The ANC recommendations are intended to inform the development of relevant health-care policies and clinical protocols. These recommendations were developed in accordance with the methods described in the WHO handbook for guideline development (2). In summary, the process included: identification of priority questions and outcomes, retrieval of evidence, assessment and synthesis of the evidence, formulation of recommendations, and planning for the implementation, dissemination, impact evaluation and updating of the guideline.

The quality of the scientific evidence underpinning the recommendations was graded using the Grading of Recommendations Assessment, Development and Evaluation (GRADE) (3) and Confidence in the Evidence from Reviews of Qualitative research (GRADE-CERQual) (4) approaches, for quantitative and qualitative evidence, respectively. Up-to-date systematic reviews were used to prepare evidence profiles for priority questions. The DECIDE (Developing and Evaluating Communication Strategies to support Informed Decisions and Practice based on Evidence) (5) framework, an evidence-to-decision tool that includes intervention effects, values, resources, equity, acceptability and feasibility criteria, was used to guide the formulation and approval of recommendations by the Guideline Development Group (GDG) – an international group of experts assembled for the purpose of developing this guideline – at three Technical Consultations between October 2015 and March 2016.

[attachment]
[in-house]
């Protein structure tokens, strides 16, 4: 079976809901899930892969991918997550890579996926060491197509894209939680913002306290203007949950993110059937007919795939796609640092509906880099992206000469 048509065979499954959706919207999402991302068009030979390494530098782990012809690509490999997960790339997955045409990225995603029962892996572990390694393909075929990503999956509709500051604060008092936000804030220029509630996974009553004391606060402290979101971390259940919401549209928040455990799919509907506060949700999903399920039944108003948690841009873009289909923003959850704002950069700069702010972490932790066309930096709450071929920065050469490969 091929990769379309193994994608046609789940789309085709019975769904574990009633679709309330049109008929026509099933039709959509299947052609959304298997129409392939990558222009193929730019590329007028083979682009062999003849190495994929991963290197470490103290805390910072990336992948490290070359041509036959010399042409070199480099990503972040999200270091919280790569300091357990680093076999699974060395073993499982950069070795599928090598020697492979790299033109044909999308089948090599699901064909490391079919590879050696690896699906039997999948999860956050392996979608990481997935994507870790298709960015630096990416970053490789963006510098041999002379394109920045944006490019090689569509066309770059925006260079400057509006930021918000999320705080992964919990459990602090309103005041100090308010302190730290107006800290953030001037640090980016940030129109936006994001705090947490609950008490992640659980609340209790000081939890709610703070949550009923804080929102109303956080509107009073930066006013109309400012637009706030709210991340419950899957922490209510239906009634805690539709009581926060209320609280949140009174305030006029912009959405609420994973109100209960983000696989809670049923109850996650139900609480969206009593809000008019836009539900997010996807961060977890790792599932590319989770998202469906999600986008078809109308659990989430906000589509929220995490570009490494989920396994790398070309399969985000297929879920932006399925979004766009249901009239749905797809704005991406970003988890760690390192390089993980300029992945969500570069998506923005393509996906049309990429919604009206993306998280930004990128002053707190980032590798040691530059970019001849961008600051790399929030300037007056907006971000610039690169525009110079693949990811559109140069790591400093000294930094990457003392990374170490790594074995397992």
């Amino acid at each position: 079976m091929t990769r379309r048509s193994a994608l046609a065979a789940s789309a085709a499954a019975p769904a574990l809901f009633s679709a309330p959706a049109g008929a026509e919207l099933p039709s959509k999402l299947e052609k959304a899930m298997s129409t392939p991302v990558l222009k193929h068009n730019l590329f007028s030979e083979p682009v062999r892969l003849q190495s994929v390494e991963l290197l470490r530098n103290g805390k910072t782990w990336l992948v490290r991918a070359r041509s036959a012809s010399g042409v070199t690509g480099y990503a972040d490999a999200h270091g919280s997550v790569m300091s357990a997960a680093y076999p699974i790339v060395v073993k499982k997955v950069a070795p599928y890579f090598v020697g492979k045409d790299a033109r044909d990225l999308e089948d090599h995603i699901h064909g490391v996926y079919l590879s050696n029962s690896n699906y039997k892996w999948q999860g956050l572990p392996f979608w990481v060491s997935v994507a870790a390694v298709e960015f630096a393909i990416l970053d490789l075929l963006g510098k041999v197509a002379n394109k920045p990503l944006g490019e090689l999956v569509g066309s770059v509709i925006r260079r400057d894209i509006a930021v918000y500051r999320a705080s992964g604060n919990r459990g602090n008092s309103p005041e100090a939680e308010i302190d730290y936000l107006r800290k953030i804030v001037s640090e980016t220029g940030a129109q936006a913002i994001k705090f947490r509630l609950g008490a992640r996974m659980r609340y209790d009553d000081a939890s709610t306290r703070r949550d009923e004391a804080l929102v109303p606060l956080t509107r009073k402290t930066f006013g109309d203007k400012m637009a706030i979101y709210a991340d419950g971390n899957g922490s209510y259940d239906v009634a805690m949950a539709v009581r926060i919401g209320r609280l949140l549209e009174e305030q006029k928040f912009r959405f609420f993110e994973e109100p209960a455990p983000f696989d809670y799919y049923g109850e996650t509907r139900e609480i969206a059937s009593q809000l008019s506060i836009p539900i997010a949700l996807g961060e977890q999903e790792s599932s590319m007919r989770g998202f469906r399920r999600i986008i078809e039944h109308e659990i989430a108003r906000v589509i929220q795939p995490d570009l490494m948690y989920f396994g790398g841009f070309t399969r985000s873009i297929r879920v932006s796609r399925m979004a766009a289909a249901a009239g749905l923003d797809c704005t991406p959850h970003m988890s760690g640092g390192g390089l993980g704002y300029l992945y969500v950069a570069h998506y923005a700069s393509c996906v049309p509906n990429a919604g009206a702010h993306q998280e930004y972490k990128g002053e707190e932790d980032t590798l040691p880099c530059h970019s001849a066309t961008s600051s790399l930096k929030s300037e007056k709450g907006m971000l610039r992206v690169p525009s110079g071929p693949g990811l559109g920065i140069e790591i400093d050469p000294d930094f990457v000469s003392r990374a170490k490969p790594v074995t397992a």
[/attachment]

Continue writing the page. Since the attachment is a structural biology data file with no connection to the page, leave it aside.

To ensure that each recommendation is correctly understood and applied in practice, the context of all context-specific recommendations is clearly stated within each recommendation, and the contributing experts provided additional remarks where needed.

In accordance with WHO guideline development standards, these recommendations will be reviewed and updated following the identification of new evidence, with major reviews and updates at least every five years.

Further information on procedures for developing this recommendation are available here.


Recommendation question

For this recommendation, we aimed to answer the following question:

  • For pregnant women (P), what interventions (pharmacological or non-pharmacological) for pelvic and back pain (I) compared with no interventions (C) reduce morbidity and improve outcomes (O)?